(Miskarfältet). Tunisia is self-sufficient when it comes to
natural gas but imports about half its oil demand.
The import substitution policy introduced in the 1960s
was unsuccessful as capital-intensive production dominated
and the domestic market was limited. Since the 1970s, they
have instead focused on labor-intensive and export-oriented
production, where the textile and clothing industry has a
prominent role. The food industry is also significant. Other
activities include the production of building materials and
the mechanical, electromechanical and chemical industries.
More than half of Tunisia's industry is concentrated in
Tunis. Other industrial species are Sousse, Sfax, Gabès and
Banzart on the coast as well as Qafsa and Kasserine in
western, central Tunisia.
Tunisia has a permanent trade deficit, and since the
1960s, the export value has only corresponded to about 60
percent of imports. The most important export goods are
textile and food products. Other important export goods are
machinery, agricultural products, leather goods and
phosphate. The most important import goods are textiles,
chemicals, iron and steel, as well as food, electrical
equipment and transport. The most important trading partners
are France, Italy and Germany.
Tourism and gastronomy
Tunisia's large-scale tourism started in the 1960s and
1970s with the development of bathing tourism. Tunisia was
visited in 2012 by 6 million visitors, which was a decline
from previous years. The reason for the decline was the
country's political unrest in 2010-11. It is mainly tourists
from neighboring countries and Europe who visit the country.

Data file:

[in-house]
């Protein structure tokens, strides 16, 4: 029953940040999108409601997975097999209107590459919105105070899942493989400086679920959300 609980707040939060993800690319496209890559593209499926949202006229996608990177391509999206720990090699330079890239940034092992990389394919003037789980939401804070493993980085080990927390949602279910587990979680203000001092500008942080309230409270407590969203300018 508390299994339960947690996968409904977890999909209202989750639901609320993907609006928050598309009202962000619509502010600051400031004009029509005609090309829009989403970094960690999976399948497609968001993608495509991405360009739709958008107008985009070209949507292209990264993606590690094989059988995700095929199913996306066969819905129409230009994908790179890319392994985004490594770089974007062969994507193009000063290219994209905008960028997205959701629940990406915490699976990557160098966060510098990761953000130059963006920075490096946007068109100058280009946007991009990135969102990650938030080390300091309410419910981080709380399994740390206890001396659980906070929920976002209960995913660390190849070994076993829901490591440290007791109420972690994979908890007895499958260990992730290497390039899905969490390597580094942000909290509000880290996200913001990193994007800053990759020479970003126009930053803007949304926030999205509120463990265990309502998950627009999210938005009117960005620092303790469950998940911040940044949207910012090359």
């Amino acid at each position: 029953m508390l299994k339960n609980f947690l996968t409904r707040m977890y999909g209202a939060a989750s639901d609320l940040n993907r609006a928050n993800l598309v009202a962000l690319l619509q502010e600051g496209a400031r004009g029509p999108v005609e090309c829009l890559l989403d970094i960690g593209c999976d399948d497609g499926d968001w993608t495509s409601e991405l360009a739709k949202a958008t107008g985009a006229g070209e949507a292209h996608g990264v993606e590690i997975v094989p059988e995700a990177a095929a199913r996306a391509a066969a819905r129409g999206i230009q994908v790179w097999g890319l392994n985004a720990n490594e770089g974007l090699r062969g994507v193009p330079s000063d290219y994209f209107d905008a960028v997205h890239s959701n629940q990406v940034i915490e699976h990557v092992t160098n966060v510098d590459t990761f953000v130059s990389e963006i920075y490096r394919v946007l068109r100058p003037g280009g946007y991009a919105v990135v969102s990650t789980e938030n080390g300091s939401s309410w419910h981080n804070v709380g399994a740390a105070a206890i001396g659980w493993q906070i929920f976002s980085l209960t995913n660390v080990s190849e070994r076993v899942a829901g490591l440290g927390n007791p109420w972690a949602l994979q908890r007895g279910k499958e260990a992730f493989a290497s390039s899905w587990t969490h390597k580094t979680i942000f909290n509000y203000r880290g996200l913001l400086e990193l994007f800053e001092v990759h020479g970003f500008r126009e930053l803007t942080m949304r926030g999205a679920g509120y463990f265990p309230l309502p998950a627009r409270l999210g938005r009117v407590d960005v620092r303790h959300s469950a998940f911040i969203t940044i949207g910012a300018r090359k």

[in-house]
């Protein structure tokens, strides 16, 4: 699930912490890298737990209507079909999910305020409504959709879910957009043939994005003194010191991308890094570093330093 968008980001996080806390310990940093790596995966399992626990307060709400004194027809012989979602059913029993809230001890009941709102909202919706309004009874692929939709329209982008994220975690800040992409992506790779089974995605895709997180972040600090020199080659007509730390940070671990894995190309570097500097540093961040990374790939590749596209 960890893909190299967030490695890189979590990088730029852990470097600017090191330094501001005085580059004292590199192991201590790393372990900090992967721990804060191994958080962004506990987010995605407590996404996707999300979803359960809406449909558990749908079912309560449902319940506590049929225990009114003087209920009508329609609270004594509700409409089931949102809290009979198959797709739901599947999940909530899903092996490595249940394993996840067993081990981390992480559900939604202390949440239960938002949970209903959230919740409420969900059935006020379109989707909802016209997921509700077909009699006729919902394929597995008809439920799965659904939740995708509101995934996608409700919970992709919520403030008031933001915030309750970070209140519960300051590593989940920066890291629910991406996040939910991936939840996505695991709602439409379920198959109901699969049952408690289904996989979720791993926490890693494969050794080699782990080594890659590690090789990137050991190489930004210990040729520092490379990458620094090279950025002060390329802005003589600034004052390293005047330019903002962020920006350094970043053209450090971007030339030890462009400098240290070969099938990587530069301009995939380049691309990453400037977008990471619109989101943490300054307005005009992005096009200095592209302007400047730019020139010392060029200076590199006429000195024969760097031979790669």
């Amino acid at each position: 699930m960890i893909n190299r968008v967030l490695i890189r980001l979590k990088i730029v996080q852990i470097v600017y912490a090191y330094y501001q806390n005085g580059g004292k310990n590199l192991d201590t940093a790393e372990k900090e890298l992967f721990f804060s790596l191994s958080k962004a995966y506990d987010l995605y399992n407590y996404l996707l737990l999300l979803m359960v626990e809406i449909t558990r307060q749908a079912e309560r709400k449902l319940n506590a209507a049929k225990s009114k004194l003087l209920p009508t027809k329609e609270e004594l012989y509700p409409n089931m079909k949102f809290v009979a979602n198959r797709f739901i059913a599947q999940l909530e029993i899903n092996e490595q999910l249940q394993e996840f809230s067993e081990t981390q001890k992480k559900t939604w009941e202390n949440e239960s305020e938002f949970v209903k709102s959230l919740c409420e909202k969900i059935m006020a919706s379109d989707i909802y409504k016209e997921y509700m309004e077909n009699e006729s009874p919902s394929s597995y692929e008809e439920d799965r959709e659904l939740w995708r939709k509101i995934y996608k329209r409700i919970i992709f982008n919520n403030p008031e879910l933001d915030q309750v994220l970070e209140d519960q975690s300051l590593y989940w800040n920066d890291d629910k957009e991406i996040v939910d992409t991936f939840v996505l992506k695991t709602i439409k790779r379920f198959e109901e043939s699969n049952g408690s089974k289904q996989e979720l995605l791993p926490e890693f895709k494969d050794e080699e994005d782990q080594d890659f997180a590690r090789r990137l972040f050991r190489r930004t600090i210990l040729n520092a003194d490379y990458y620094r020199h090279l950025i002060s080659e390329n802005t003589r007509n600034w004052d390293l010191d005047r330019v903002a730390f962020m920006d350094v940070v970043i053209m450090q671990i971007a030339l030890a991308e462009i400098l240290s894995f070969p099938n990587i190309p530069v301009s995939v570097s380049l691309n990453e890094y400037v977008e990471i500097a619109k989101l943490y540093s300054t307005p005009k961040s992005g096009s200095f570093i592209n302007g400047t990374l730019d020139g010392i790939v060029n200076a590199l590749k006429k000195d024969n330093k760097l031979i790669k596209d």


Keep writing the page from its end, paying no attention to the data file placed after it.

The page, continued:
Most of the tourists have the coastal zone at Hammamat
Bay south to al-Mahdiya. Cities such as Hammamat, Sousse,
al-Munastir and al-Mahdiya, as well as the farther south of
Sfax, have old town centers with narrow streets, exciting
bazaar blocks, worthy mosques (in Sousse and al-Munastir in
the form of a kind of fortified monastery from the Middle
Ages). and interesting museums with high-class objects from
mainly Roman times (especially mosaics).
To see the well-preserved Roman ruins you have to go
inland. In El-Djem (see Thysdrus) there is an amphitheater
that is smaller but better preserved than the Colosseum in
Rome. One of the international destinations of Islamic
culture is the great mosque in Kairouan, the oldest of which
dates back to the 600s; the city is also a center for making
carpets. In Nabul, not far from Hammamat, ceramics are made
in the form of vessels and tiles, mainly in blue and white.
But it is in Tunismedina, the old town center, where you
will find the largest bazaar for fabrics and clothing,
jewelry, spices, carpets, shoes, leather work and much more.
There are also interesting and partly very old mosques and
tombs, Koran schools, palaces and small traditional cafes.